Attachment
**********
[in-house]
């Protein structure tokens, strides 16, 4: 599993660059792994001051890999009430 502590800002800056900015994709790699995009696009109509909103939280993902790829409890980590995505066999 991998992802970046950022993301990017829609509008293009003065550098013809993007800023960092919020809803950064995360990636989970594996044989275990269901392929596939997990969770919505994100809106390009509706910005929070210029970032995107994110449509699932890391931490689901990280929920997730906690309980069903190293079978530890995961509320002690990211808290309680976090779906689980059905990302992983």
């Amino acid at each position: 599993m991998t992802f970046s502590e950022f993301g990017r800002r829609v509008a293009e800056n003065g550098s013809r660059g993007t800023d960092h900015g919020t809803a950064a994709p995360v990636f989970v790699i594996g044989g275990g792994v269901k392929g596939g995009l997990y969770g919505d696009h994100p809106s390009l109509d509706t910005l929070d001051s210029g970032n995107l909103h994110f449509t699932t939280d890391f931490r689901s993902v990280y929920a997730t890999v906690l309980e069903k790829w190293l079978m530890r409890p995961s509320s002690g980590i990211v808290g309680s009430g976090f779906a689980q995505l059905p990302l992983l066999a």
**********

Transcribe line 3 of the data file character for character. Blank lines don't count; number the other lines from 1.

């Amino acid at each position: 599993m991998t992802f970046s502590e950022f993301g990017r800002r829609v509008a293009e800056n003065g550098s013809r660059g993007t800023d960092h900015g919020t809803a950064a994709p995360v990636f989970v790699i594996g044989g275990g792994v269901k392929g596939g995009l997990y969770g919505d696009h994100p809106s390009l109509d509706t910005l929070d001051s210029g970032n995107l909103h994110f449509t699932t939280d890391f931490r689901s993902v990280y929920a997730t890999v906690l309980e069903k790829w190293l079978m530890r409890p995961s509320s002690g980590i990211v808290g309680s009430g976090f779906a689980q995505l059905p990302l992983l066999a």